Regarding comprehensive documentation, we don’t tell Dev teams to create 50 page spec documents. They choose to write them and then PMs are forced to sit through endless “spec review” meetings to ensure Dev has taken the requirements and translated them properly into something THEY understand.

As for creating comprehensive documentation, PMs can never be accused of that. What’s the most common complaint from Engineering about Product Management? Answer: “The requirements aren’t detailed enough.” ‘Nuff said. Score: 2 for 2.

Customer collaboration over contract negotiation

Too easy. Really, do I have to explain this one? OK, I will. “Product Management: Voice of the Customer”. How often have you heard that phrase? Meaningful phrase or not, Product Management focuses extensively on customer insight and collaboration. It’s another core aspect of the job.

But, there are countless true stories of Engineering VPs who exhibited disdain for what customers actually want or need. These people are so smart they know what customers need, with little if any input from the customers themselves. Case in point.

A survey of 500 customers showed clear priorities for a number of big ticket items that needed to be added to a product. Capability <A> was ranked #15 by customers but was a pet project of the VP Eng. Capability <B> was ranked #2 by customers. We only had the resources to do one of those 2 items, along with everything else that was planned.

PM: We’ve laid out the requirements in priority order. < B> is critical for the next release and given the target release date, resources and survey results, we’ve deprioritized <A>.
VP: Hold it a minute. Are you saying that <A>  is not important?
PM: Well, it’s not as important as <B> and the other things we’ve prioritized for this release.
VP: I was talking to MegaBankCorp last week, and they really emphasized the need for <A>.
PM: Yes, I spoke to them too. But they’re one of only 3 companies who have indicated they have an urgent need for <A>. I’ve got 50 companies that need <B>. <B> is more important than <A>.
VP: I don’t think you’re talking to the right people. I hear people asking for <A> all the time. Our major competitor has <A>, and we’ve lost deals to them.
PM: We’ve lost 1 deal to them on <A>, The sales team agrees that <B> is much higher priority than <A>, and the 500 hundred customers I surveyed agree as well.
VP: Don’t you realize <A> is strategic? Don’t you even read the industry news? You know what the problem with Product Management is?
PM: I’m sure you’re going to tell me.
VP: You talk to too many customers! You don’t talk to enough people who don’t use our product.
PM: People who don’t use our product also don’t tell us what they want added to the product. But, if you have the resources to do both <A> and <B> in this release, then be my guest. But <B> is top priority if you can’t do both.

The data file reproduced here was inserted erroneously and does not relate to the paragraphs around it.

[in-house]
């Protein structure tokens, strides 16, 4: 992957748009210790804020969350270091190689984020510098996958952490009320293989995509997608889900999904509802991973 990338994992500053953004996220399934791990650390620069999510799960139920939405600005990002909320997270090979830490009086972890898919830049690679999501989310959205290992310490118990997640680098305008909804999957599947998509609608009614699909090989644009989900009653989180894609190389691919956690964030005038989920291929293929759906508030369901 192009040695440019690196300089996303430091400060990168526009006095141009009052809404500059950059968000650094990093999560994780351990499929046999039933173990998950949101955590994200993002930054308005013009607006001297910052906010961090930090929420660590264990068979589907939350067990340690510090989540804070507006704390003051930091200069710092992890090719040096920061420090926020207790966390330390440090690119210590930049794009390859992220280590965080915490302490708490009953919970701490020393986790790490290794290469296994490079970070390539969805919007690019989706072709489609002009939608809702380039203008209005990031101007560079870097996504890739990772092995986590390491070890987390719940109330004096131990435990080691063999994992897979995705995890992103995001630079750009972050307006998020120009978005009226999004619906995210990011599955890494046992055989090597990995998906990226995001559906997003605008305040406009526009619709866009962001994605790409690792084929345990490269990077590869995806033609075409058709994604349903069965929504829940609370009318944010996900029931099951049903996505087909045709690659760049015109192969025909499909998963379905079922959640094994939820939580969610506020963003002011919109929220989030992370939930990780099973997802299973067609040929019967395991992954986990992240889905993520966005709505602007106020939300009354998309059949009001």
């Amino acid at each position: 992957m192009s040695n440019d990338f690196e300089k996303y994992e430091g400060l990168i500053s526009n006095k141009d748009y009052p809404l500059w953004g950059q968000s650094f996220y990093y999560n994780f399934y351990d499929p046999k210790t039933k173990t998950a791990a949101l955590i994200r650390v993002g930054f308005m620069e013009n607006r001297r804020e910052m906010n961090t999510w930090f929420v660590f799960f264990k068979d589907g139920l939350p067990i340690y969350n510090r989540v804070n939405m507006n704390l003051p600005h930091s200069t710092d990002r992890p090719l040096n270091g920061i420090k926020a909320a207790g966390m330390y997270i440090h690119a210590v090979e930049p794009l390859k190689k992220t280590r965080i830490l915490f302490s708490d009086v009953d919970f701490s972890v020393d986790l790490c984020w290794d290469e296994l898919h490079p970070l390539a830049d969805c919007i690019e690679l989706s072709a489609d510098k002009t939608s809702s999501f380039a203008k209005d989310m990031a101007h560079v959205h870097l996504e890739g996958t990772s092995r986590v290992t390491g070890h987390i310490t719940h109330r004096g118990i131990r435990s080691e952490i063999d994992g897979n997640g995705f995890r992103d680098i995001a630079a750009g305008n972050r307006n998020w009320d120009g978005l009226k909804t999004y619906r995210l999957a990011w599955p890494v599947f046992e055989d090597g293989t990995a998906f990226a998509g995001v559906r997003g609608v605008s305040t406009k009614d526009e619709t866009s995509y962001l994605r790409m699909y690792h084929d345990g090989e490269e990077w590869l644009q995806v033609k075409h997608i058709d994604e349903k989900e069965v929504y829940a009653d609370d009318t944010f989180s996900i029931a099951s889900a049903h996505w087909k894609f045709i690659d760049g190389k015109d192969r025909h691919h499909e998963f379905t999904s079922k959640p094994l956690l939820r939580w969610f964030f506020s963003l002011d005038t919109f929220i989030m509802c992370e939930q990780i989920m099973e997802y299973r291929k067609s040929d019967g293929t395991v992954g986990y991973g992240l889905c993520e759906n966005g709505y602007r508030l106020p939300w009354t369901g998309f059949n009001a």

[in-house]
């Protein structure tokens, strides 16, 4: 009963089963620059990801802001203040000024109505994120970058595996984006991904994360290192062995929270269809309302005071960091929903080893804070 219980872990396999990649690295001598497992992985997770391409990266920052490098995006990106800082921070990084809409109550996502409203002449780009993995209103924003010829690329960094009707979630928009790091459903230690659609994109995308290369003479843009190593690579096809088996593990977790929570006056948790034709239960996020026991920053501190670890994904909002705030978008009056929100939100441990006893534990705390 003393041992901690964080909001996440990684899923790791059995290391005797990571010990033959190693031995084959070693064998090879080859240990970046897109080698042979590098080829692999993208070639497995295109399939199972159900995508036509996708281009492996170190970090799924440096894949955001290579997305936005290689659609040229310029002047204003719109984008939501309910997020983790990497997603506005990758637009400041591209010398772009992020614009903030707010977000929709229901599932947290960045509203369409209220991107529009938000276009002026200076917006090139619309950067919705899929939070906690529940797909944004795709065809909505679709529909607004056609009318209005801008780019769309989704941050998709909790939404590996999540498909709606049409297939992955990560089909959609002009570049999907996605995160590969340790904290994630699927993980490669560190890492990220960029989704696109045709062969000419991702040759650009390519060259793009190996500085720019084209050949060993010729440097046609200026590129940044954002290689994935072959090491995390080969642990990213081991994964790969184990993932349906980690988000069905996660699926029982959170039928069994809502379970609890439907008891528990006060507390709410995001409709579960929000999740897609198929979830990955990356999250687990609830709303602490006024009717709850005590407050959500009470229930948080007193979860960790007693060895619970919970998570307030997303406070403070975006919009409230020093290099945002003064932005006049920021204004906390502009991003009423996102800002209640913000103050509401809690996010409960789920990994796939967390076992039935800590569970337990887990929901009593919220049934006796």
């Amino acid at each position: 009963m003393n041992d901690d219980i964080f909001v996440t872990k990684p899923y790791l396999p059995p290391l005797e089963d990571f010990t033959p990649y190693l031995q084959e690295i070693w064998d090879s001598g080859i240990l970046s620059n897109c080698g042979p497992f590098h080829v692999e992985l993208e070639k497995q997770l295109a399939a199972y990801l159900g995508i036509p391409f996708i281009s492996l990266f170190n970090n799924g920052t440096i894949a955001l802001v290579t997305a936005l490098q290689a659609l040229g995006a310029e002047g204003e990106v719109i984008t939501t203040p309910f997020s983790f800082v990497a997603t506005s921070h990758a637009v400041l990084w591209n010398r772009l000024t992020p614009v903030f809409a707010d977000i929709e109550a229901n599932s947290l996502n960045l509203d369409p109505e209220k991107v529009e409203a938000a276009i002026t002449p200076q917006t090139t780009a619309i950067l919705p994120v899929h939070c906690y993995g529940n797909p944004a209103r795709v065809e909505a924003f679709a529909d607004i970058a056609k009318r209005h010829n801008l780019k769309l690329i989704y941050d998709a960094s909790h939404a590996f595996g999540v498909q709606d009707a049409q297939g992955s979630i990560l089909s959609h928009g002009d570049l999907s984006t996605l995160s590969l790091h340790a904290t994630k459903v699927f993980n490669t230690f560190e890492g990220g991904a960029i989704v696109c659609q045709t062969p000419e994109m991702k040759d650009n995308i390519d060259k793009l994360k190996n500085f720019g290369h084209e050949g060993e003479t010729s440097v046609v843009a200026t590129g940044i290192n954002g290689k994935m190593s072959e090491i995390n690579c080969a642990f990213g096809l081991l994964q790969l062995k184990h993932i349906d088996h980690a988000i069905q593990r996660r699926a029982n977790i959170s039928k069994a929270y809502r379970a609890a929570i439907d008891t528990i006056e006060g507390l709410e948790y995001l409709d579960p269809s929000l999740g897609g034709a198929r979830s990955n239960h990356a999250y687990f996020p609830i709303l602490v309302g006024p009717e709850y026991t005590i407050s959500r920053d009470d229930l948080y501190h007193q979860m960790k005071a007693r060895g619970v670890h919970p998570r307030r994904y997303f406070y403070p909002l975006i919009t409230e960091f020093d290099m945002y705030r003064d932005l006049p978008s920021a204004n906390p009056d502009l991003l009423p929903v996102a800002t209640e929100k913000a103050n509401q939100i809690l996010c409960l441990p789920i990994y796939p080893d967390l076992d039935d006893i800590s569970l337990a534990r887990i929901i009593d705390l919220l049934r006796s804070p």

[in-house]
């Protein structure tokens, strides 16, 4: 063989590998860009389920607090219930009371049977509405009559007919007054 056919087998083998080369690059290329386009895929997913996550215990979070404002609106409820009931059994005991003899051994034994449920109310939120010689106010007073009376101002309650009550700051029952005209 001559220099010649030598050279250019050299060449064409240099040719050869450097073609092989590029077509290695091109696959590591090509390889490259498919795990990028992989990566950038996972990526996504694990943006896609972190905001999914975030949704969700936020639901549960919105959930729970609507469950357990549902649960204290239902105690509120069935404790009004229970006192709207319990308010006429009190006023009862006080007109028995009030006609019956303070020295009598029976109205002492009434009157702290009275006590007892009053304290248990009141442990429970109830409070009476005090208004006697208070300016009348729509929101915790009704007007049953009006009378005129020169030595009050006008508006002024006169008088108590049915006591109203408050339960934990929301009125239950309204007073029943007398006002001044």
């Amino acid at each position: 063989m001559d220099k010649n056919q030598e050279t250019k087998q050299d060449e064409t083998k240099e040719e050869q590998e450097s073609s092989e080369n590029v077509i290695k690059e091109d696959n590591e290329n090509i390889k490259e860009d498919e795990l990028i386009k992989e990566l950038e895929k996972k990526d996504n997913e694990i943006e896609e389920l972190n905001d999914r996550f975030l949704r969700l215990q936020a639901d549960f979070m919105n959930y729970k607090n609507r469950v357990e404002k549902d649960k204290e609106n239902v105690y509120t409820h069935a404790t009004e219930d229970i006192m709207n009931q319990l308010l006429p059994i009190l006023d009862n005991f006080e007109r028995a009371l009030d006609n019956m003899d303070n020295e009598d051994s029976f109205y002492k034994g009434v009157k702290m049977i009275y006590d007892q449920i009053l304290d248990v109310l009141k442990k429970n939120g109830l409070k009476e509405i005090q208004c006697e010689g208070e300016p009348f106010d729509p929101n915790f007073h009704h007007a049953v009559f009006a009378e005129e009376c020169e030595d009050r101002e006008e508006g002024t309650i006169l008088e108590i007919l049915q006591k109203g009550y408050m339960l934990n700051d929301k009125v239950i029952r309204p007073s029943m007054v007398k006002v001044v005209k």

Result: VP storms out of the meeting. Sends and email the next day indicating that after analyzing the effort and resources, both are not possible in the coming release so only <B> can be done.

Of course, not all Dev leads and VPs are as stubborn. But when it comes to wanting to work with customers, as opposed to sitting in meetings trying to get Engineering to buy-in on what is needed, Product Managers have always advocated for that. Score: 3 for 3.

Responding to change over following a plan

Next to “The requirements aren’t detailed enough“, the most common complaint that Engineers have of Product Management is that PMs regularly “change their mind“. Most PMs don’t simply change their mind about things, but reprioritize what is important based on new data, new market conditions or other external changes that take place. That’s core to the role of Product Management. The world is a dynamic place, and when your competitor is bought out by and industry giant, or you find that you’re losing deals because of product gaps, action must be taken.

Yes, there are some flaky PMs who don’t have a clue about things, but that can’t be helped. Most capable PMs are reasonable people who need to focus on the business and leverage the engineering resources to help drive business benefit. It’s hard enough to predict what will happen 3 months from now, let alone 12 months from now.

But if a development cycle will take 12 months to complete, Product Management must be collecting the data to define that release many months in advance. Hey, we’re smart, but we’re not the Oracle of Delphi. We make decisions. Decisions are based on the information we have today. If something material happens after a decision is made that requires a change in product plans, the change must be made. Product Management always understood that. Engineering seems to be finally realizing that. Score: 4 for 4.


So there you have it. QED — quod erat demonstrandum.

Product Managers have been living, breathing and advocating the elements of the Agile Manifesto for years before the Manifesto was even a firing synapse in the brains of any of it’s authors. Developers though were set in their ways, pushing back on Product Management for changing priorities, not providing enough detail in requirements etc.

I’m glad, even if they don’t want to admit it publicly, that Engineers are finally seeing the light. Now, if we could only get Management to allocate more headcount to Product Management, life would almost be perfect.